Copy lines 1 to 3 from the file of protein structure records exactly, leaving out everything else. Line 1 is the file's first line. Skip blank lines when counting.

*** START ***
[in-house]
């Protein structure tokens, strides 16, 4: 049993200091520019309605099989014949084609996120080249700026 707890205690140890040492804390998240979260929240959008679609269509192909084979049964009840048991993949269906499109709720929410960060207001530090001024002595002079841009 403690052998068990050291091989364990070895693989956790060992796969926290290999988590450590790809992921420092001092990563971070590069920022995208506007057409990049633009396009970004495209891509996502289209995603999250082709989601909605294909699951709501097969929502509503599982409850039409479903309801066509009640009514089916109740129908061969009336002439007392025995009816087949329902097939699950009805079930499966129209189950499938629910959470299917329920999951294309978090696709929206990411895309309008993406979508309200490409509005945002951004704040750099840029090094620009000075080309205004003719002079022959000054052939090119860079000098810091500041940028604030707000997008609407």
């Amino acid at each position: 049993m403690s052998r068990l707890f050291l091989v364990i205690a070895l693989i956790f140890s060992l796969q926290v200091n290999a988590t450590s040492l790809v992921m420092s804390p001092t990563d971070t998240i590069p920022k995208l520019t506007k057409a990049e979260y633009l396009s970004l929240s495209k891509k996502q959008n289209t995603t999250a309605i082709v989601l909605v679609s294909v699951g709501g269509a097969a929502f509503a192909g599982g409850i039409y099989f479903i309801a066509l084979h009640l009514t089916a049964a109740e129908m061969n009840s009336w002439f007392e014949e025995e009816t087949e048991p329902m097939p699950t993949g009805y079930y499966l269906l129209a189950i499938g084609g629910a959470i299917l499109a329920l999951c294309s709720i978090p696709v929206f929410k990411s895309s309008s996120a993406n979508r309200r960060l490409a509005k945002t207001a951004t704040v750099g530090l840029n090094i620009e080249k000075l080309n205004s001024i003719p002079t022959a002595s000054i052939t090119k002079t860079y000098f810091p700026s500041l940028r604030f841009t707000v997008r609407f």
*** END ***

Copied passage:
[in-house]
């Protein structure tokens, strides 16, 4: 049993200091520019309605099989014949084609996120080249700026 707890205690140890040492804390998240979260929240959008679609269509192909084979049964009840048991993949269906499109709720929410960060207001530090001024002595002079841009 403690052998068990050291091989364990070895693989956790060992796969926290290999988590450590790809992921420092001092990563971070590069920022995208506007057409990049633009396009970004495209891509996502289209995603999250082709989601909605294909699951709501097969929502509503599982409850039409479903309801066509009640009514089916109740129908061969009336002439007392025995009816087949329902097939699950009805079930499966129209189950499938629910959470299917329920999951294309978090696709929206990411895309309008993406979508309200490409509005945002951004704040750099840029090094620009000075080309205004003719002079022959000054052939090119860079000098810091500041940028604030707000997008609407």
């Amino acid at each position: 049993m403690s052998r068990l707890f050291l091989v364990i205690a070895l693989i956790f140890s060992l796969q926290v200091n290999a988590t450590s040492l790809v992921m420092s804390p001092t990563d971070t998240i590069p920022k995208l520019t506007k057409a990049e979260y633009l396009s970004l929240s495209k891509k996502q959008n289209t995603t999250a309605i082709v989601l909605v679609s294909v699951g709501g269509a097969a929502f509503a192909g599982g409850i039409y099989f479903i309801a066509l084979h009640l009514t089916a049964a109740e129908m061969n009840s009336w002439f007392e014949e025995e009816t087949e048991p329902m097939p699950t993949g009805y079930y499966l269906l129209a189950i499938g084609g629910a959470i299917l499109a329920l999951c294309s709720i978090p696709v929206f929410k990411s895309s309008s996120a993406n979508r309200r960060l490409a509005k945002t207001a951004t704040v750099g530090l840029n090094i620009e080249k000075l080309n205004s001024i003719p002079t022959a002595s000054i052939t090119k002079t860079y000098f810091p700026s500041l940028r604030f841009t707000v997008r609407f």